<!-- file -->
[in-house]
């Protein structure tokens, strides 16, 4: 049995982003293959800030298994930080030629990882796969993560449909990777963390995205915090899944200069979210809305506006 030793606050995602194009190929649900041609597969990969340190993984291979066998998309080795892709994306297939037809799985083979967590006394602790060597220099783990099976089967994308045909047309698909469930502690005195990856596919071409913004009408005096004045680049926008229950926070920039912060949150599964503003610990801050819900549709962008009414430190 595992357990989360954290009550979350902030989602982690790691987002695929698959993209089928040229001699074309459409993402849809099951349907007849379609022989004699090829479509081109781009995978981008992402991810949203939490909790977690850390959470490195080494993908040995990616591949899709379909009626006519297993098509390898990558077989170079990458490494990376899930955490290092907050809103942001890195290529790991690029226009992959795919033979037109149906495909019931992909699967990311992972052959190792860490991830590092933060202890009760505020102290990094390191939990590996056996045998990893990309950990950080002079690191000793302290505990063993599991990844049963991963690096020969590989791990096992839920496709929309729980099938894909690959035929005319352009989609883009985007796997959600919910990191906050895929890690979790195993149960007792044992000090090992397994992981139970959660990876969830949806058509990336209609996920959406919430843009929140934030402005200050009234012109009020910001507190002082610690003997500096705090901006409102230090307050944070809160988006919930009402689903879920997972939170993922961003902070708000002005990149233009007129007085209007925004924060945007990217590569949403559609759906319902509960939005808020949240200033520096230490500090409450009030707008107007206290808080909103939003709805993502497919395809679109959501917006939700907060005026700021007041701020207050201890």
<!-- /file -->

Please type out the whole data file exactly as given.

[in-house]
């Protein structure tokens, strides 16, 4: 049995982003293959800030298994930080030629990882796969993560449909990777963390995205915090899944200069979210809305506006 030793606050995602194009190929649900041609597969990969340190993984291979066998998309080795892709994306297939037809799985083979967590006394602790060597220099783990099976089967994308045909047309698909469930502690005195990856596919071409913004009408005096004045680049926008229950926070920039912060949150599964503003610990801050819900549709962008009414430190 595992357990989360954290009550979350902030989602982690790691987002695929698959993209089928040229001699074309459409993402849809099951349907007849379609022989004699090829479509081109781009995978981008992402991810949203939490909790977690850390959470490195080494993908040995990616591949899709379909009626006519297993098509390898990558077989170079990458490494990376899930955490290092907050809103942001890195290529790991690029226009992959795919033979037109149906495909019931992909699967990311992972052959190792860490991830590092933060202890009760505020102290990094390191939990590996056996045998990893990309950990950080002079690191000793302290505990063993599991990844049963991963690096020969590989791990096992839920496709929309729980099938894909690959035929005319352009989609883009985007796997959600919910990191906050895929890690979790195993149960007792044992000090090992397994992981139970959660990876969830949806058509990336209609996920959406919430843009929140934030402005200050009234012109009020910001507190002082610690003997500096705090901006409102230090307050944070809160988006919930009402689903879920997972939170993922961003902070708000002005990149233009007129007085209007925004924060945007990217590569949403559609759906319902509960939005808020949240200033520096230490500090409450009030707008107007206290808080909103939003709805993502497919395809679109959501917006939700907060005026700021007041701020207050201890």